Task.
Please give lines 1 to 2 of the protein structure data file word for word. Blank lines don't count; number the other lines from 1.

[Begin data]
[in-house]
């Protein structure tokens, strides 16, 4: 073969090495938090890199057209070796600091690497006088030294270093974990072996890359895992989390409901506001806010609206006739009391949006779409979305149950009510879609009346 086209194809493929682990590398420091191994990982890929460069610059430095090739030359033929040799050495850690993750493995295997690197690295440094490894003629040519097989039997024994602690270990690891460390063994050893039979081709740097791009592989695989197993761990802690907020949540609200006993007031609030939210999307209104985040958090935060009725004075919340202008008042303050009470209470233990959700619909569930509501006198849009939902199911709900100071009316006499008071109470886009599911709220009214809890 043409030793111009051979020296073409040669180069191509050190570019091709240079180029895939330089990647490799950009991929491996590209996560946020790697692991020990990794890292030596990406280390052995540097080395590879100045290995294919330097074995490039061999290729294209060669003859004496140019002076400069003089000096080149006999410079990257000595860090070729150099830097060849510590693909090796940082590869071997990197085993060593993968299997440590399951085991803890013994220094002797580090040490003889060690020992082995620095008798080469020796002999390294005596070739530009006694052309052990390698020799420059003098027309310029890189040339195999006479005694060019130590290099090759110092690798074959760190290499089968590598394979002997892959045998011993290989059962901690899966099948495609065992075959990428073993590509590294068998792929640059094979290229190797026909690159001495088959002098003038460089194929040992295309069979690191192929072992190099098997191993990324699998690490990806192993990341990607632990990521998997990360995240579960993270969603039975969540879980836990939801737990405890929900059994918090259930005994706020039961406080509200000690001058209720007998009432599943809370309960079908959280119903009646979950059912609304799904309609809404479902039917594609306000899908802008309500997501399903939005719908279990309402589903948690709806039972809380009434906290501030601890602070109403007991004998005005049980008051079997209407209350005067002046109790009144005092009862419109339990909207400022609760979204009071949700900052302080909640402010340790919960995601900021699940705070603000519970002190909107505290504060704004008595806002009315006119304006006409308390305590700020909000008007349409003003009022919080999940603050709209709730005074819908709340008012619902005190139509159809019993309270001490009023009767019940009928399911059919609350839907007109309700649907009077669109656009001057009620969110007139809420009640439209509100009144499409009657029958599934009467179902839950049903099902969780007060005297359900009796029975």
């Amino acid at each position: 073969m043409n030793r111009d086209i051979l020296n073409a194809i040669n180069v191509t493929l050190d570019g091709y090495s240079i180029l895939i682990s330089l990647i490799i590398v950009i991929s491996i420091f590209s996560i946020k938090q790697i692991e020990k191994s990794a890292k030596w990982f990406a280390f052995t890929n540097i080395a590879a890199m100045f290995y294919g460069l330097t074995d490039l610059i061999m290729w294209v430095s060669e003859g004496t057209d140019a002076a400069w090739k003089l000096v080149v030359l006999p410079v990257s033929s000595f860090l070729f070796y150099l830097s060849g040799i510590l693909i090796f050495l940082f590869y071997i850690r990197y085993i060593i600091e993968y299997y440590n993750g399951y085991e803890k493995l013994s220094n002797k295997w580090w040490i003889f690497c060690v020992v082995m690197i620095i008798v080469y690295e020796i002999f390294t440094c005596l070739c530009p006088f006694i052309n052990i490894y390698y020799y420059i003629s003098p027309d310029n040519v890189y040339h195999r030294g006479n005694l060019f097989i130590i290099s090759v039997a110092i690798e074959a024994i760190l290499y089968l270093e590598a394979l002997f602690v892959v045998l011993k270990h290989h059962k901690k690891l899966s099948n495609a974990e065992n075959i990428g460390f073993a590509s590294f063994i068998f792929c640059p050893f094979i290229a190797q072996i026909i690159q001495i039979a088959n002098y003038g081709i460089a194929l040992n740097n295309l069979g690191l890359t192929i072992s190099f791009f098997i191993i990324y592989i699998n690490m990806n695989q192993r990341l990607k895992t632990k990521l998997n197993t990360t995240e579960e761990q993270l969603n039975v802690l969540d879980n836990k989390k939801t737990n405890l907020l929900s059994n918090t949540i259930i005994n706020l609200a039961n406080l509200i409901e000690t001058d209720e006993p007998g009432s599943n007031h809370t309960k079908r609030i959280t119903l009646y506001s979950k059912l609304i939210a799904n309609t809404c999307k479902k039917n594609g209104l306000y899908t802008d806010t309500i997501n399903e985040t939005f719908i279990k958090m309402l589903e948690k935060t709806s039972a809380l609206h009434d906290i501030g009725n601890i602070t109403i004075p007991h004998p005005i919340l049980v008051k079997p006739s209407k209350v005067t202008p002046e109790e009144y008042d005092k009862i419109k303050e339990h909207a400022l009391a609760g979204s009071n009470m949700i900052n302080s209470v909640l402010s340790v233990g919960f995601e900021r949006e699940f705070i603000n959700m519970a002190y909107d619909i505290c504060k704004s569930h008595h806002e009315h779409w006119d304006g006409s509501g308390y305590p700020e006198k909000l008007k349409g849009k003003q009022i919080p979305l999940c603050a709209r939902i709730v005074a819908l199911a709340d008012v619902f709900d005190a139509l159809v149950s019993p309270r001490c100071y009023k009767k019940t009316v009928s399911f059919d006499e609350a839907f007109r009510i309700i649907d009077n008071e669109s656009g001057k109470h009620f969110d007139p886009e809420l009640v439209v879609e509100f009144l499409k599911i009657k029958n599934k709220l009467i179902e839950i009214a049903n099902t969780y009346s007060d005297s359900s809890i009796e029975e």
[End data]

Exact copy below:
[in-house]
């Protein structure tokens, strides 16, 4: 073969090495938090890199057209070796600091690497006088030294270093974990072996890359895992989390409901506001806010609206006739009391949006779409979305149950009510879609009346 086209194809493929682990590398420091191994990982890929460069610059430095090739030359033929040799050495850690993750493995295997690197690295440094490894003629040519097989039997024994602690270990690891460390063994050893039979081709740097791009592989695989197993761990802690907020949540609200006993007031609030939210999307209104985040958090935060009725004075919340202008008042303050009470209470233990959700619909569930509501006198849009939902199911709900100071009316006499008071109470886009599911709220009214809890 043409030793111009051979020296073409040669180069191509050190570019091709240079180029895939330089990647490799950009991929491996590209996560946020790697692991020990990794890292030596990406280390052995540097080395590879100045290995294919330097074995490039061999290729294209060669003859004496140019002076400069003089000096080149006999410079990257000595860090070729150099830097060849510590693909090796940082590869071997990197085993060593993968299997440590399951085991803890013994220094002797580090040490003889060690020992082995620095008798080469020796002999390294005596070739530009006694052309052990390698020799420059003098027309310029890189040339195999006479005694060019130590290099090759110092690798074959760190290499089968590598394979002997892959045998011993290989059962901690899966099948495609065992075959990428073993590509590294068998792929640059094979290229190797026909690159001495088959002098003038460089194929040992295309069979690191192929072992190099098997191993990324699998690490990806192993990341990607632990990521998997990360995240579960993270969603039975969540879980836990939801737990405890929900059994918090259930005994706020039961406080509200000690001058209720007998009432599943809370309960079908959280119903009646979950059912609304799904309609809404479902039917594609306000899908802008309500997501399903939005719908279990309402589903948690709806039972809380009434906290501030601890602070109403007991004998005005049980008051079997209407209350005067002046109790009144005092009862419109339990909207400022609760979204009071949700900052302080909640402010340790919960995601900021699940705070603000519970002190909107505290504060704004008595806002009315006119304006006409308390305590700020909000008007349409003003009022919080999940603050709209709730005074819908709340008012619902005190139509159809019993309270001490009023009767019940009928399911059919609350839907007109309700649907009077669109656009001057009620969110007139809420009640439209509100009144499409009657029958599934009467179902839950049903099902969780007060005297359900009796029975």